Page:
I have heard social media experts on LinkedIn and at work comment on how important it is to write engaging material using blogs and other platforms as a way of promoting your personal brand or business.
Some companies I have spoken to see the purpose of this method of social selling, others are less convinced. Particularly when the results are difficult to measure, the effort involved to write, edit, and publish the final draft can be time-consuming, time that could be used towards achieving more tangible marketing or sales goals.
I have been writing blogs on LinkedIn and other sites for a few years now. The process of writing usually takes me a day that I must prioritize in-between other jobs. Once the article is complete, I return the next day to edit the final draft. If I am happy with the final text, I publish it.
I am not measured on the success of my articles nor the time to write them. This removes a lot of extra pressure from the process and has encouraged me to write more.
Therefore, I can only imagine how difficult it must be for those who need measurable success for their efforts through such metrics as likes, shares, or comments. The impact this has on your creativity, and thus the content you are trying to create, would surely have a negative influence.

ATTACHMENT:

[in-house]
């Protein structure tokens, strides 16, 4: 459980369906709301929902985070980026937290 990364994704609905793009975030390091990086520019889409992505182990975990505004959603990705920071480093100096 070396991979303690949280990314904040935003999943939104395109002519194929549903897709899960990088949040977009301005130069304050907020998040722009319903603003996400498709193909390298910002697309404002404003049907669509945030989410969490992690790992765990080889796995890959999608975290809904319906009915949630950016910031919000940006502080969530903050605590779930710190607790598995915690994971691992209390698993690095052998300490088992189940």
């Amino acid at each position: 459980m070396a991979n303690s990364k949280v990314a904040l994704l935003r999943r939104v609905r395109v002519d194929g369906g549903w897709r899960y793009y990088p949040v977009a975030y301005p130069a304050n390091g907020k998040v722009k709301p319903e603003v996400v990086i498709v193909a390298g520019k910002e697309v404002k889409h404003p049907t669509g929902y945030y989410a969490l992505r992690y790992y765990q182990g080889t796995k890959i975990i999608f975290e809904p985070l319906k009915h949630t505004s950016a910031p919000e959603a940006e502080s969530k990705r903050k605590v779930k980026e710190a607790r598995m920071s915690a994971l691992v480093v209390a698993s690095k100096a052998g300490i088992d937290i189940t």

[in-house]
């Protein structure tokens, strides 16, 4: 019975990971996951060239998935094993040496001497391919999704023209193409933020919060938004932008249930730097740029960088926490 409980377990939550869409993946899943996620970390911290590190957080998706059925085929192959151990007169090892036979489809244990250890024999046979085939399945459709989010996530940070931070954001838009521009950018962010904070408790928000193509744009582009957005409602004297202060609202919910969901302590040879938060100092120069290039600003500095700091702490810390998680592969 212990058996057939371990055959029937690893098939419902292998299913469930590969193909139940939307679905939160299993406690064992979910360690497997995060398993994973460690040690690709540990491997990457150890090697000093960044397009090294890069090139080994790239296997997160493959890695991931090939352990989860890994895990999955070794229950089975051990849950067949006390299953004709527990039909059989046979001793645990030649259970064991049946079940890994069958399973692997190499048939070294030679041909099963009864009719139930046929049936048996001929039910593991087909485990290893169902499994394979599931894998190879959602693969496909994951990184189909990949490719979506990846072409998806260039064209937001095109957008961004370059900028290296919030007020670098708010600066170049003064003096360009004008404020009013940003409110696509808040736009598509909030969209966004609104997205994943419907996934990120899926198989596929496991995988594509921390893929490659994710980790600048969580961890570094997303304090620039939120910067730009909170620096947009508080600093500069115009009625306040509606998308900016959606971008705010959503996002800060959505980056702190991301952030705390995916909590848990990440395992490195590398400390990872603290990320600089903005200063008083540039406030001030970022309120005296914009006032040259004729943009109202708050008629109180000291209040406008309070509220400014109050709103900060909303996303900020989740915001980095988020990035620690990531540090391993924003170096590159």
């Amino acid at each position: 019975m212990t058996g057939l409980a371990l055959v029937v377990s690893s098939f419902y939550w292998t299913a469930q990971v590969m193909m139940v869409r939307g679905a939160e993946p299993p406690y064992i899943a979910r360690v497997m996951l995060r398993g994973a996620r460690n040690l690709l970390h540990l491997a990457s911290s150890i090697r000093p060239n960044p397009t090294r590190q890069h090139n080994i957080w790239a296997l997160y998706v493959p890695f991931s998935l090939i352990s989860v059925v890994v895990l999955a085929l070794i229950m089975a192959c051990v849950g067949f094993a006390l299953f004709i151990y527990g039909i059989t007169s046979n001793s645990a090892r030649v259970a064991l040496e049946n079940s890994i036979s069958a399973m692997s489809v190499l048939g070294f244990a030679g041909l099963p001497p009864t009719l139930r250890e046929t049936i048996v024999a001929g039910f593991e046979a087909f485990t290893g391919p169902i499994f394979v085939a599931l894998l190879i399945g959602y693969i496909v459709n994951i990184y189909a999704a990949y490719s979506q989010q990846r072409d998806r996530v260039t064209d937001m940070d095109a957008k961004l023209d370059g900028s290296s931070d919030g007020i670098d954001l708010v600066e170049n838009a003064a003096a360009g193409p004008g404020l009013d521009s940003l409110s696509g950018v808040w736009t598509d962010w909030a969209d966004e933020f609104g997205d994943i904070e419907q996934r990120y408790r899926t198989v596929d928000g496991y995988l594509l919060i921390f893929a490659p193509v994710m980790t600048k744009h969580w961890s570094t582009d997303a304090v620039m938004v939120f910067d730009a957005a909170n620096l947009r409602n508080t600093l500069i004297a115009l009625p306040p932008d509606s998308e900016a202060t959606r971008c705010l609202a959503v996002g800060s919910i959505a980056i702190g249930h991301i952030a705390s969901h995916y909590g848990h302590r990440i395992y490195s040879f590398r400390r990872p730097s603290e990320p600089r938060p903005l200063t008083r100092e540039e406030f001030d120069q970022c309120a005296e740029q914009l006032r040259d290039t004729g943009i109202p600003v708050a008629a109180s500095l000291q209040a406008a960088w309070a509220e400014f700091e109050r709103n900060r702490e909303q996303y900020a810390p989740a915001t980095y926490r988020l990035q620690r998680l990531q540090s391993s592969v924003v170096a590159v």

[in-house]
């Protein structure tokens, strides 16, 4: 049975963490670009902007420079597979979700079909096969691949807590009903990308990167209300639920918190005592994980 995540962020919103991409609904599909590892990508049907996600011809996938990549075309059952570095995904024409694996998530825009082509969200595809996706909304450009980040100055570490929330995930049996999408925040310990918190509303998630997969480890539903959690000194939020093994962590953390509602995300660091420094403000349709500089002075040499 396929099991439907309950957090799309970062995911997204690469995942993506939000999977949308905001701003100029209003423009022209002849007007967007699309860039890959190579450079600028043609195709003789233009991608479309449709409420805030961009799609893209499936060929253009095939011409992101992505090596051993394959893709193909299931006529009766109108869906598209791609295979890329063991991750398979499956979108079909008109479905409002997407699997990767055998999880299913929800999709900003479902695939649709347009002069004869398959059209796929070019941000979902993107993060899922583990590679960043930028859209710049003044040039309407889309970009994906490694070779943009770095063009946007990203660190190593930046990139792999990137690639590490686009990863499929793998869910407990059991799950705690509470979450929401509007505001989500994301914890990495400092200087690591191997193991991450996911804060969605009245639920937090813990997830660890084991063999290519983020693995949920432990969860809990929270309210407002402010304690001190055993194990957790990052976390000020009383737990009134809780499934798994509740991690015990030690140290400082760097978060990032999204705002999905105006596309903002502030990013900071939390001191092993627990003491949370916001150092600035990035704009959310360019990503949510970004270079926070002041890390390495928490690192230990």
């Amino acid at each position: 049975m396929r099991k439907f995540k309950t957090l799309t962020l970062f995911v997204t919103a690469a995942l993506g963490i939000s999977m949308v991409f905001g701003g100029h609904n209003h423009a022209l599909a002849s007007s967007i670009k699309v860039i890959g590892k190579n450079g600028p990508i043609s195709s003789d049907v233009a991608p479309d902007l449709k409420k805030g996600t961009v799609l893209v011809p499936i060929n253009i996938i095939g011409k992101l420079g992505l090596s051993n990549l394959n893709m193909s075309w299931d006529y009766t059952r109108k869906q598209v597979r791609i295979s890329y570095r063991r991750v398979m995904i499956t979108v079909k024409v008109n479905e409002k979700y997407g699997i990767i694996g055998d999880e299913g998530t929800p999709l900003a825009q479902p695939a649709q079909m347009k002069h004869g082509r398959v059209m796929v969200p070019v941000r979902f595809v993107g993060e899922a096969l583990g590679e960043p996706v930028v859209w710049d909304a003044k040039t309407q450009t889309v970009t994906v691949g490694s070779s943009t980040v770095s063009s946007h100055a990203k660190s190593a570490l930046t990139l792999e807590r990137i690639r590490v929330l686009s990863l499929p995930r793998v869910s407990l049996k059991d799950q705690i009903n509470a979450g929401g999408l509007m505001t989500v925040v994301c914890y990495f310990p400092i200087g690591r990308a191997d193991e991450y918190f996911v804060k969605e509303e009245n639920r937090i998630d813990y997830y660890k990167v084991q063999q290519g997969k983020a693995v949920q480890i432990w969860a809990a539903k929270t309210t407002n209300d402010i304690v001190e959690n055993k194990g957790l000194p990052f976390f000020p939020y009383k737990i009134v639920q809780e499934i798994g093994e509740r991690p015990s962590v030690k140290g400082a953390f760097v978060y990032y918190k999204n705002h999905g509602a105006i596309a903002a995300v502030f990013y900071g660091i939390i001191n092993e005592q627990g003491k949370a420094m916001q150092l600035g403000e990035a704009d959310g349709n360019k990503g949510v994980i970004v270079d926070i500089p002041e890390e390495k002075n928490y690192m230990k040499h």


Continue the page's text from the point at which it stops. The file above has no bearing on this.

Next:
Further, I have found it difficult to see any trends that show me how to write blogs that will guarantee such accolades. While some of my blogs receive noticeable appreciation with many likes and shares, others have received none. This could be disheartening if I were focused on this outcome to justify blogging.
It could be that writing only for accolades will affect the way you write and what you write about. Creating blogs because competitors are doing it or a general assumption that marketing your business online now requires blogging will not make for interesting content.
People are already reading quite a lot online: daily posts on social media platforms, texts, emails, and many other messages that demand some sort of response, particularly from friends and family. With such an array of content to be read and responded to, blogs should offer something different and certainly not require any response. The focus first and foremost should be on content that is interesting to read. Therefore, relying on a response from the reader is counterproductive.
I recently wrote about my own experience writing blogs on LinkedIn; how I started publishing articles online and how the process became easier with each post. By the time I wrote my first blog on LinkedIn, I was already happy with my style of writing. This helped a lot when some of my blogs didn’t get the online recognition that rewards such efforts. But I also found I would get compliments in person from colleagues, family, and friends that read my articles.
Such feedback reminds me that, even though results of blogging might not be obvious, it does not mean that no one is reading.
For more on evaluating the outcomes of effective social conversations, see Goal!!! Keeping Score With Digital Selling Metrics.